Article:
Be yourself. High school—and the college application process—are about students finding out who they are and what they love — not simply trying to create the image that they’ve heard is going to impress a college.
You may remember a WSJ op-ed last spring written by a young woman — Suzy Lee Weiss — titled To (All) The Colleges That Rejected Me — in which she talked about how colleges “lie to prospective students” by telling them to “be themselves,” when what colleges really want in an applicant is stuffed resumes, an ethnic minority, and “fake charities.”
Aside from illustrating the dangers of the use of satire in the hands of teenagers, the op-ed vividly illustrated the fact that this young woman simply does not understand the true nature of the admission process.
When colleges say, “Be yourself,” they don’t mean, “be a slacker” and they don’t mean “be politically correct.” And it’s certainly not a promise to admit you no matter what. They are simply asking applicants: “tell us the truth about yourself.” Because, like most of us, colleges value honesty. But also because an admission office needs to know who you really are when it puts together a class that will meet the college’s needs.
Students who ignore their true interests in favor of what they think a college wants are making a mistake — because what a college really wants is to know who they truly are. You do not have to fake it to make it.
One of the reasons applying to college can feel scarier than it has to is that students — and parents, too — believe they can only prepare successful applications if colleges tell them exactly what they are looking for.
So when colleges do not give explicit instructions, students and parents often feel that it must be proof that the process is completely random or rigged in some way.
The truth is that it is not in the colleges’ best interest to tell you what they are looking for. What happens in a college admission office is about putting together a class that meets the college’s needs. It is driven by institutional priorities — a phrase that most deans of admission and college counselors wish that parents understood — and what that means is, admissions are driven by every college’s own self-interest.
Colleges have their own agendas. They are businesses. They have payrolls to meet, facilities to maintain, programs to mount, trustees to satisfy, faculty and staff to keep motivated and happy, and laws to observe. Admission officers have to listen to all of a college’s voices.
So what does that mean?
You have all heard a version of this — that a college wants women engineers or a shortstop. But it’s much more complicated than that. At the highest level: Colleges each have a mission and they meet that mission in different ways. At public universities, of course, the priority is often a mandate from the legislature to educate the best students in the state as defined by GPA or class rank. Private colleges will seek applicants who reflect the characteristics that fulfill their mission statement—which might be leadership, intellectual ability, or dedication to public service.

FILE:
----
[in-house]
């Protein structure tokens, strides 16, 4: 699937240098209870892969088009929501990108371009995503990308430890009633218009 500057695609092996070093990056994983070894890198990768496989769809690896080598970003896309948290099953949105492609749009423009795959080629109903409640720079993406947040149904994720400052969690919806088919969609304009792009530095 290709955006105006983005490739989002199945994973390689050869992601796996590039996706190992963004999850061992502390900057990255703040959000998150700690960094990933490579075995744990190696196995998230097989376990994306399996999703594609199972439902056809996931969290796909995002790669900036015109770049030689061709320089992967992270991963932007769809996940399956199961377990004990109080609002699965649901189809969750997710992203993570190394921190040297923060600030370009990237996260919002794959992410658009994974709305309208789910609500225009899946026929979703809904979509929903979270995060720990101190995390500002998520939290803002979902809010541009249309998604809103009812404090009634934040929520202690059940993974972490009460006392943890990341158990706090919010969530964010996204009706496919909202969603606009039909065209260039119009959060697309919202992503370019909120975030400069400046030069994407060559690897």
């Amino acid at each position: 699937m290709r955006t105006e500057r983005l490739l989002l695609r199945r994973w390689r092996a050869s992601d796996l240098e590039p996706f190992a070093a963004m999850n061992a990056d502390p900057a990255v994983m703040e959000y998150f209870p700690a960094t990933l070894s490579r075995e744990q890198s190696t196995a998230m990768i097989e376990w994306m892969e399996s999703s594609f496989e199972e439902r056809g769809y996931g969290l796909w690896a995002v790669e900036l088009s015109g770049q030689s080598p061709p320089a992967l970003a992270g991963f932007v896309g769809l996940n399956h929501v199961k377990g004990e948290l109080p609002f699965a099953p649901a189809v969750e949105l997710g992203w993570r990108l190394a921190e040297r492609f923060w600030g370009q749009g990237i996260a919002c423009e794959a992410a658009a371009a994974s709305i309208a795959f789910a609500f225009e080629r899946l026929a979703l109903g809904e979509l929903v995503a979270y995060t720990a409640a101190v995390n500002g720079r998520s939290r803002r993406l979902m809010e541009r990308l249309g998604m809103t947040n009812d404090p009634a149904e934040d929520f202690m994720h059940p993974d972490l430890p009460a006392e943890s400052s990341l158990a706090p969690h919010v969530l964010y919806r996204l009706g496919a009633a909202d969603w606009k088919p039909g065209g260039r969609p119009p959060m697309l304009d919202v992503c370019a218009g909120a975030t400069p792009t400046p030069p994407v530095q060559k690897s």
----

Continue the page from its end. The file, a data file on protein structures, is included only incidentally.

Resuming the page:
Then it gets more complicated.
One admission dean said to me, the faculty owns admissions. And it’s not just that the engineering school wants more women, it’s that the math department wants to see conceptual creativity in their incoming students, the political science department wants students who will give professors a run for their money in a classroom discussion, and the biology department wants at least some students who are genuinely interested in biology rather than studying it as a stepping-stone to medical school.
Then the people in student life get a say — they want leaders who will run the student organizations, actors to walk the stage, and students to fill the stands at a football game.
The administration chimes in — they want geographic, cultural, and socioeconomic diversity.
And then there is another layer. Some colleges have cultures and personalities that can become an important part of their admission criteria—perhaps they are seeking quirky intellectualism like Harvey Mudd College in California, international applicants like George Washington University or students who want study abroad or cultural immersion experiences like Goucher College in Baltimore.
So what are colleges looking for? All of the above.
Charged with answering all those voices, with building a class that meets all those priorities, admission departments need to know what the applicants are really like in order to meet that charge.
So even more than impressive test scores and fantastic essays, colleges are looking for authenticity.
This is why it is crucial that students set time aside to think deeply about this next phase of their life: what they want out of college, what they absolutely need to have in a school, what they can and can’t live without for four years. If students are so overloaded with activities and academics that they do not take the time for self-reflection, they are making a mistake. They need to ask themselves the tough questions that help them emerge with a strong understanding of who they are. Because colleges really mean it when they tell students to “Be yourself.”
That’s good news. It’s not about being the perfect candidate. The perfect candidate may be someone who is imperfect but authentic.
This post was provided by Christine VanDeVelde, co-author of the book College Admission: From Application to Acceptance, who was a guest on College Smart Radio “Tackling the Runaway Costs of College” on December 7th, 2013. Listen to this broadcast on YouTube here.
Photo Credit: Jose Mendivil